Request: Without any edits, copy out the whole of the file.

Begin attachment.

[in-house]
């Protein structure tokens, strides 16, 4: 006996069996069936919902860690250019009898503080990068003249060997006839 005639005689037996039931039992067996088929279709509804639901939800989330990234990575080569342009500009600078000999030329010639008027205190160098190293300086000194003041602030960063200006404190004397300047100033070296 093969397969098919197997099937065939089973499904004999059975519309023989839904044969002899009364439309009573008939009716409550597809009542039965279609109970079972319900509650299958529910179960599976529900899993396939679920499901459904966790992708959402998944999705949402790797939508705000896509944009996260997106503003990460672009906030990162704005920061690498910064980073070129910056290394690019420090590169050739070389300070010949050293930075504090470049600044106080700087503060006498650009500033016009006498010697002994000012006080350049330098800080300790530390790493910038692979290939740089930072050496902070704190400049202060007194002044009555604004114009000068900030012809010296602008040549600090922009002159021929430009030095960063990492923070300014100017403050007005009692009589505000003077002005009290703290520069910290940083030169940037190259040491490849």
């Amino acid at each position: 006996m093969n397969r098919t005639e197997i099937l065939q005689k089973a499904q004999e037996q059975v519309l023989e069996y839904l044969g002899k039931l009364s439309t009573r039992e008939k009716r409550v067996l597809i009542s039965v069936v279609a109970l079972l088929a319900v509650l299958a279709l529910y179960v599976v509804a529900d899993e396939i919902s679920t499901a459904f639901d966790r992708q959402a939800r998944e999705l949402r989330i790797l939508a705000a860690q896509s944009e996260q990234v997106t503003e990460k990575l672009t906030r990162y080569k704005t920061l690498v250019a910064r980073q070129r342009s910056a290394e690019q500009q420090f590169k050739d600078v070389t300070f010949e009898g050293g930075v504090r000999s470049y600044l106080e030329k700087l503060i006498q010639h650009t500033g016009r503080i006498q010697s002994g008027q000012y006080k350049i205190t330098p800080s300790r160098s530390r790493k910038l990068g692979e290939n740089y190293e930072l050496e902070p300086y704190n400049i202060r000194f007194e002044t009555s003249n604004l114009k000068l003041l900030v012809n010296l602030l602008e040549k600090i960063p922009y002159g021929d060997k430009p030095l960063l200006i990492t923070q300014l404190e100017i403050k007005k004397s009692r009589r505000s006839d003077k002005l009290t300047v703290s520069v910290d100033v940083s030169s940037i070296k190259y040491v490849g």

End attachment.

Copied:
[in-house]
């Protein structure tokens, strides 16, 4: 006996069996069936919902860690250019009898503080990068003249060997006839 005639005689037996039931039992067996088929279709509804639901939800989330990234990575080569342009500009600078000999030329010639008027205190160098190293300086000194003041602030960063200006404190004397300047100033070296 093969397969098919197997099937065939089973499904004999059975519309023989839904044969002899009364439309009573008939009716409550597809009542039965279609109970079972319900509650299958529910179960599976529900899993396939679920499901459904966790992708959402998944999705949402790797939508705000896509944009996260997106503003990460672009906030990162704005920061690498910064980073070129910056290394690019420090590169050739070389300070010949050293930075504090470049600044106080700087503060006498650009500033016009006498010697002994000012006080350049330098800080300790530390790493910038692979290939740089930072050496902070704190400049202060007194002044009555604004114009000068900030012809010296602008040549600090922009002159021929430009030095960063990492923070300014100017403050007005009692009589505000003077002005009290703290520069910290940083030169940037190259040491490849």
């Amino acid at each position: 006996m093969n397969r098919t005639e197997i099937l065939q005689k089973a499904q004999e037996q059975v519309l023989e069996y839904l044969g002899k039931l009364s439309t009573r039992e008939k009716r409550v067996l597809i009542s039965v069936v279609a109970l079972l088929a319900v509650l299958a279709l529910y179960v599976v509804a529900d899993e396939i919902s679920t499901a459904f639901d966790r992708q959402a939800r998944e999705l949402r989330i790797l939508a705000a860690q896509s944009e996260q990234v997106t503003e990460k990575l672009t906030r990162y080569k704005t920061l690498v250019a910064r980073q070129r342009s910056a290394e690019q500009q420090f590169k050739d600078v070389t300070f010949e009898g050293g930075v504090r000999s470049y600044l106080e030329k700087l503060i006498q010639h650009t500033g016009r503080i006498q010697s002994g008027q000012y006080k350049i205190t330098p800080s300790r160098s530390r790493k910038l990068g692979e290939n740089y190293e930072l050496e902070p300086y704190n400049i202060r000194f007194e002044t009555s003249n604004l114009k000068l003041l900030v012809n010296l602030l602008e040549k600090i960063p922009y002159g021929d060997k430009p030095l960063l200006i990492t923070q300014l404190e100017i403050k007005k004397s009692r009589r505000s006839d003077k002005l009290t300047v703290s520069v910290d100033v940083s030169s940037i070296k190259y040491v490849g």